Crossing Conflict: Southeastern Thailand
Shhh…here is a secret: some of the best beaches in Thailand are utterly empty and largely undeveloped.
How can treasures so valuable be unexploited?
The white sands are empty because one side of the conflict doesn’t want bikini-clad, beer-swilling westerners in their territory. The white sands stay empty because the other side of the conflict wants Thailand to seem perfectly safe. Expanding resorts into this seemingly pristine territory would likely turn tourists into targets.
We’ve noticed a few practicing Muslims in Bangkok and Ayutthaya. Women who wear hijab are easiest to spot and we’re mostly likely to see them near a university.
These folks almost certainly call the very southeast of Thailand home, and their first language is probably the northernmost dialect of Malay, Yawi, not Thai.
We know a cultural shift is coming in Hua Hin, where the southbound food vendors on the train start carrying and clearly marking some of their snacks as halal.
We know we’re getting closer when roadside establishments begin marking their signs in Malay and in Jawi, an Arabic script that gained popularity for writing Malay in the 14th century CE and still used by historically Malay Muslims.
Hat Yai, Thailand’s third largest city, is where tourism comes to a screeching halt. There is a Thai solider for every two or three passengers in the Hat Yai train station. Southeast of Hat Yai, a queerly polite war is in progress.
I feel strange writing the words ‘queerly polite’ to describe a conflict where people—soldiers, insurgents, and civilians—are dying nearly every day, yet almost none of the region’s violence gets directed at people like me, and that seems polite. Every day tourists scuttle back and forth across the region to the eastern Malay border, and we are not targeted by insurgents, though hurting us would be an easy way to hurt the Thai government.
It is not just the presence of soldiers that makes it obvious we’ve entered a new region. Suddenly goats are grazing near the roads and rails. Rooting pigs are gone, because many people here eat halal food, and pork can never be halal. Probably half the men on the train are wearing songkok, the cap popular with Muslim men in southeast Asia. Eighty to ninety percent of the women are wearing hijab, including some girls I guess to be three or four.
Signs of conflict unavoidable. Between Hat Yai and Sungai Kolok at the Malaysian border, every rail station (The railway is a government enterprise and therefore a target.) is surrounded by barbed wire to reduce the chances of raiders getting in close or of bombs being planted (Improvised explosive devices, like those used in Iraq and Afghanistan, are increasingly common.). The gates are opened for the trains to come in, and closed after they depart. Passengers entering the stations are searched. Every third or fourth station has a significant barracks, sandbagged, fenced, and watchfully guarded. New steel rails, concrete ties, and fresh gravel for ballast are stockpiled in station compounds, but no crews are working to upgrade the railway infrastructure.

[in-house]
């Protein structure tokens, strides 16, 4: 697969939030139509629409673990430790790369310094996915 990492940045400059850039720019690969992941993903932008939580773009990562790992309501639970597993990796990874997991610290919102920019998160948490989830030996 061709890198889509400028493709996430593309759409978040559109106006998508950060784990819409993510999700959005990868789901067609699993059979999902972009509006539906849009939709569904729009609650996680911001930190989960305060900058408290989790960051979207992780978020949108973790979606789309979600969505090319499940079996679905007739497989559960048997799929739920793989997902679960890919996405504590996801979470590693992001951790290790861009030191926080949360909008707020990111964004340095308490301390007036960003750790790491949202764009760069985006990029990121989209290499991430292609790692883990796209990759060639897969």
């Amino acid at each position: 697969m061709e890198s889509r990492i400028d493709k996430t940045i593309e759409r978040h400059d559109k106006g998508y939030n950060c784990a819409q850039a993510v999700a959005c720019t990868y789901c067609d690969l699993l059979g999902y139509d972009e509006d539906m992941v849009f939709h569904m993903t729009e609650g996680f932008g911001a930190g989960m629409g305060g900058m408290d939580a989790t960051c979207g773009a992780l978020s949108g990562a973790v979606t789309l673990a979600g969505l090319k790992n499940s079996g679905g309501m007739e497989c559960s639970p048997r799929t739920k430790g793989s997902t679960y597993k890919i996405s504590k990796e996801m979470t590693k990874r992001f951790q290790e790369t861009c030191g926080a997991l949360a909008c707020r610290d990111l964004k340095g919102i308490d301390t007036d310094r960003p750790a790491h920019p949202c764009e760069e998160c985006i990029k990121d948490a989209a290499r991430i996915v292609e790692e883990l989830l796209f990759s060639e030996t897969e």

Our train is rolling through an incredibly lush and complicated landscape. Pale, skinny, almost white-barked rubber trees in neat plantation rows are spreading their deep green leaves on both sides of the tracks: commerce is still happening. Small clumps of bananas, shorter, with wider, longer, darker leaves attest to small farms working in gaps between the rubber plantations. Humidity proves the warm ocean is just out of sight. To the west limestone hills thrust up sharply.
Politically it’s complicated, too. There are at least five known insurgent groups, but there’s no evidence they talk to each other, so it’s hard for the Thai government to have meaningful, settlement-oriented dialog, even if the government were capable of such dialog.
Most people aren’t insurgent or militant. There is a fascinating moment as we pull into one of the more southern stations. We’re sitting near the end of the rail car, Alison closest to the exit, me on the bench across. A woman in hijab joins the lineup to debark.
She pats me on the shoulder.
It’s not a “Hey, buster, get out of my way,” tap or a dismissive “Be gone from my sphere,” flick.
No, it was more of a “Happy to see your pale face in these parts. Sticking around?” pat of appreciation.
Alison receives a longer, more intimate pat. Lingering fingers give special attention to Alison’ sleeve, a long, tasteful sleeve, with a Thai sensibility to the print, that Alison carefully chose as a way to honor the Muslim sense of modesty while maintaining her own sense of fashion.
The air brakes hiss as we receive our endearment, and then, with the Siamese smile the government wants tourists like us remember, she is gone into the conflict zone.
Ducking across the Malaysian border,